`Open Skies' Inspection Takes Off
NATO-WARSAW PACT MEETING
AT 9:16 a.m. on Jan. 6, a Canadian Forces C-130 transport plane lumbered into the air from Ferihegy Airport, near Budapest, Hungary. During the next three hours the plane traced a huge, misshapen figure-eight in Hungarian airspace, varying its altitude from 1,500 to 4,900 meters as it flew. This flight was the first test of procedures for the scheme of mutual surveillance overflights known as ``open skies.'' The plane carried no cameras or special radar: ``We saw what we could out of the aircraft window,'' says a Canadian diplomat. But the test was judged a complete success, demonstrating that inspection overflights could be set up safely and fast.
Open skies now looks as if it might become reality. At this week's Ottawa conference of NATO and Warsaw Pact foreign ministers, other issues had center stage: notably, a new structure to manage German reunification, and agreement on reducing US and Soviet troops in Europe. But the ministers also agreed that barring unforeseen complications they should sign an open skies pact in Hungary in May.
Canadian Minister for External Affairs Joe Clark says the concept had achieved a ``political launch,'' though many details still need to be negotiated.
Thus, an idea first proposed in the 1950s by President Dwight Eisenhower, is coming to fruition in an era of more favorable superpower relations.
In today's world of spy satellites, the concept of surveillance overflights seems old-fashioned, like black-and-white TV or big cars with fins. But real open skies would be useful for two main reasons, experts say.
First, it would be a tremendous confidence building measure for Warsaw Pact and NATO nations to allow the other guy to fly around their territory at will. The new openness in East-West relations would have a literal manifestation.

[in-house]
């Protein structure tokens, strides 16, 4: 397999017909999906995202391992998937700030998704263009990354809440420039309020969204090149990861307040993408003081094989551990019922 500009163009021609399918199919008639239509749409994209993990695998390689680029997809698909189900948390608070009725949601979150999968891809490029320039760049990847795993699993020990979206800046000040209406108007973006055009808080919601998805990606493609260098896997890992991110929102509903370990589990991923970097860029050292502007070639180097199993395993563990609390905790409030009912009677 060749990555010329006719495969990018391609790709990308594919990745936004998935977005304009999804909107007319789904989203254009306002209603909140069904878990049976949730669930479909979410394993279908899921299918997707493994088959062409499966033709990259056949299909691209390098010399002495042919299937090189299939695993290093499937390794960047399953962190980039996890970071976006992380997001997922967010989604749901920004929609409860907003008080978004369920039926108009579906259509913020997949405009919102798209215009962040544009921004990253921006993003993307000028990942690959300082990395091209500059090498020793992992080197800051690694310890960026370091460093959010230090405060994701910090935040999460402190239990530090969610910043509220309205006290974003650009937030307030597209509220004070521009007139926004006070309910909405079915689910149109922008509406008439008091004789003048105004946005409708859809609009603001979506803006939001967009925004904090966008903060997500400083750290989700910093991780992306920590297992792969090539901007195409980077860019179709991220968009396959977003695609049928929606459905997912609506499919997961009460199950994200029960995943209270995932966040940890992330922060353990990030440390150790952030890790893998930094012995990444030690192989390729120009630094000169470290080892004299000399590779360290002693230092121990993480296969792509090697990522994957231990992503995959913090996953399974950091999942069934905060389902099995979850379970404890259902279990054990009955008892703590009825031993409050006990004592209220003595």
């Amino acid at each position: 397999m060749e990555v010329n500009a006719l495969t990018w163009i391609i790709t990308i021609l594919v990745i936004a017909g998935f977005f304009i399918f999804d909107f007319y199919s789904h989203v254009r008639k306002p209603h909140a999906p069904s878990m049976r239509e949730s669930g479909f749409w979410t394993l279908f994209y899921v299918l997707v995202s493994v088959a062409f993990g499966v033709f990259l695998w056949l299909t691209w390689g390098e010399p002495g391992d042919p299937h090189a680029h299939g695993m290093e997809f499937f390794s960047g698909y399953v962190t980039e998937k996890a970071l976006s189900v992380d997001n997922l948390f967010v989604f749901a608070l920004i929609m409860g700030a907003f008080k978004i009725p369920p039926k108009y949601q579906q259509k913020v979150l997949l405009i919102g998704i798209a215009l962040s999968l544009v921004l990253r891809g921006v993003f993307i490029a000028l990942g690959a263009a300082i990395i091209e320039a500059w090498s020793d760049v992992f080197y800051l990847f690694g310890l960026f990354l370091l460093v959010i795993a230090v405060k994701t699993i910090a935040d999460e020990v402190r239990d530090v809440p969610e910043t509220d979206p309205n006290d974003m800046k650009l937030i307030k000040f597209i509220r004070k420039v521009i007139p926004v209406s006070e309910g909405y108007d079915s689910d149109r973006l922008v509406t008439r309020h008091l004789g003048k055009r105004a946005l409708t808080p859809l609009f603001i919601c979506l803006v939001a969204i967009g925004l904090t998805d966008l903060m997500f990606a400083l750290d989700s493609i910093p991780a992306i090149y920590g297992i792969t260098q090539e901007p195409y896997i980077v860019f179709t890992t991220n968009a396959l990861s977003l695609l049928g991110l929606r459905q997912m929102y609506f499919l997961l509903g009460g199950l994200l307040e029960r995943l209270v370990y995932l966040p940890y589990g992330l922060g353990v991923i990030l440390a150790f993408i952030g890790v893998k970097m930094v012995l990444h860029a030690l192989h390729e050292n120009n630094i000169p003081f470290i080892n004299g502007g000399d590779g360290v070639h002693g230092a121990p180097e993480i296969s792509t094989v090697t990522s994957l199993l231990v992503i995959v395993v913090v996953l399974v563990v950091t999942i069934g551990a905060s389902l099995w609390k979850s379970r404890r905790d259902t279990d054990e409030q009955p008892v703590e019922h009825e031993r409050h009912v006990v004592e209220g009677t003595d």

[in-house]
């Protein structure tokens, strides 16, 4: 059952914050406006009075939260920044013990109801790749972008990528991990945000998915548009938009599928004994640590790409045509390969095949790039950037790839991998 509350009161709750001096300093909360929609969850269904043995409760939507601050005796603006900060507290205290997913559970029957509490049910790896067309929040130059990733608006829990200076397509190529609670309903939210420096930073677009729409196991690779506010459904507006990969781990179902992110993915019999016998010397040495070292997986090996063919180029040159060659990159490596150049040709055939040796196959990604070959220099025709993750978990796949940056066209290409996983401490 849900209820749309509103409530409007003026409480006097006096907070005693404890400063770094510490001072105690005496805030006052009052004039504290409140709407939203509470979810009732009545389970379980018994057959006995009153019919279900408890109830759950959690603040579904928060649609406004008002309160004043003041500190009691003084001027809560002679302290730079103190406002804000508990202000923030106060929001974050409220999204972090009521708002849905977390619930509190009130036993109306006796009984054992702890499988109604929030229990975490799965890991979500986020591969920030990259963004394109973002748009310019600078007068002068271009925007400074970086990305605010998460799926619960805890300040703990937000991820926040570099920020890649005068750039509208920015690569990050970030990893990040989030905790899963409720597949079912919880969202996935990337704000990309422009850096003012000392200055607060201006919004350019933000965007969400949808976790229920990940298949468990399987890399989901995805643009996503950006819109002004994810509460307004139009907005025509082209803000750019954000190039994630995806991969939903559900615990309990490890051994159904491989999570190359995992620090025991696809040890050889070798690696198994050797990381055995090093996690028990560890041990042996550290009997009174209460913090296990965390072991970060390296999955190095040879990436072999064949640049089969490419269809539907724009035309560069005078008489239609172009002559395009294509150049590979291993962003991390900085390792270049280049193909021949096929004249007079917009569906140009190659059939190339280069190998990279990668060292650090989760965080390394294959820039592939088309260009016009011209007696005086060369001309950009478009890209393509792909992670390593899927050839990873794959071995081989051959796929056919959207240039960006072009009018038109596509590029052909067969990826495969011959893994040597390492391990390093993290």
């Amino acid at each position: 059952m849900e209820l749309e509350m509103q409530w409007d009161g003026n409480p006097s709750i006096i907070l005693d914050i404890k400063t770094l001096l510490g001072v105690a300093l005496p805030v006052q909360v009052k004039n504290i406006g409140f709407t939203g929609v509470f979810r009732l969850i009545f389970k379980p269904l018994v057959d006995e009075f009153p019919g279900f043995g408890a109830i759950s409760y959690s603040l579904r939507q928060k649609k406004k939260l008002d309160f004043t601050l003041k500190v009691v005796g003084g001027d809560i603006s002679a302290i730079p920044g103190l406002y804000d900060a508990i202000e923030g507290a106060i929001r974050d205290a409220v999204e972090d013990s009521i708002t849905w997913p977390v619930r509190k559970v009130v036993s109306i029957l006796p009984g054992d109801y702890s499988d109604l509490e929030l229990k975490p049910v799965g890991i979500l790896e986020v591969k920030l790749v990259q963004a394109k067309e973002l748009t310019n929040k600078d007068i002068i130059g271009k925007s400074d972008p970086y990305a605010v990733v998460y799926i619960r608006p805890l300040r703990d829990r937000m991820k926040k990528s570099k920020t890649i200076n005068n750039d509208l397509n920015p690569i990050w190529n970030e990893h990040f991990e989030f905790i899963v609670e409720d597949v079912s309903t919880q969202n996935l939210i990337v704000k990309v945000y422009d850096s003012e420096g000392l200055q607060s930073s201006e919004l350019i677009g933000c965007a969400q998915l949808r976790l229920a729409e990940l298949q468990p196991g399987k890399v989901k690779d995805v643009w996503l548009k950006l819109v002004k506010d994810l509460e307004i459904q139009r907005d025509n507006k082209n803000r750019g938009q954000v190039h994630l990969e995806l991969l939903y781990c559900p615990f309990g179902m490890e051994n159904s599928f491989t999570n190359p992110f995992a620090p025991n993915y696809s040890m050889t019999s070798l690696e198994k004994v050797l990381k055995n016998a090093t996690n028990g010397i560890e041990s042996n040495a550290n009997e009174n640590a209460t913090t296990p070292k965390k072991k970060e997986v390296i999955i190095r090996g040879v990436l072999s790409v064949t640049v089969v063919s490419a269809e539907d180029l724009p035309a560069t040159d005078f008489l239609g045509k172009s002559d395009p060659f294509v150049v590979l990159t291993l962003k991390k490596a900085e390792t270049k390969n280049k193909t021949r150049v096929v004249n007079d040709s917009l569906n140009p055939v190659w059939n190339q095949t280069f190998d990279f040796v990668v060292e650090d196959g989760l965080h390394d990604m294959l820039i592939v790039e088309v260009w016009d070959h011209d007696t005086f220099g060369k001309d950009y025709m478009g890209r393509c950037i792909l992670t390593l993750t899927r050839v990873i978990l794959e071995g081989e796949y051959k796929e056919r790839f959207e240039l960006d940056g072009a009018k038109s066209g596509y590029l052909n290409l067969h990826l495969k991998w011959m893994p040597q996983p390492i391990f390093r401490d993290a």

Second, it could indeed yield valuable insights into the disposition of military forces. ``There is information you can get from airplanes you can't get from satellites,'' says the Canadian diplomat.
With airplanes, it's easy to change lenses or zoom in for a closer look at a suspect spot. Planes can move on short notice, and are easier to repair or replace than systems in space.
Spy planes are also much cheaper than spy satellites. Scanning Central Europe with planes would cost about 1/20th the amount of scanning it from space.
This cost effectiveness makes open skies attractive to smaller alliance members. It would put big-league surveillance capabilities within their reach. Small nations could pool their resources for extra economy - the Netherlands and Belgium are exploring the possibility of establishing one Benelux unit for the purpose of open skies monitoring.
The Soviet Union wants to go even further, and create a joint NATO-Warsaw Pact fleet of surveillance planes. Flight crews and observers of these planes would, similarly, be of mixed nationality. This proposal has drawn criticism from NATO nations that want alliances to keep separate planes.
Nations should give 16 hours notice before flying over to begin an inspection tour, under NATO's proposal. The crew would file a flight plan. The nation being surveyed would have 24 hours to inspect the plane to make sure it contained no proscribed equipment, and could place an observer on flights.
Points still in dispute include:
Data sharing. The Warsaw Pact position is that nations joining open skies should share data from overflights with the others. NATO wants members of each alliance to decide among themselves how to distribute data.
Number of flights. Both sides have agreed on annual ``quotas'' of flights - but they have not said how large that quota will be. NATO has proposed that larger nations be subject to more flights. The Warsaw Pact has called generally for equality between the alliances in flight numbers.
Sensor types. A list of allowed sensors has yet to be agreed to. NATO says it wants to prohibit devices that can pick up ``signals intelligence'' - radio communications and the like. Warsaw Pact nations say they do not want overflight planes to be capable of transmitting their surveillance data by radio.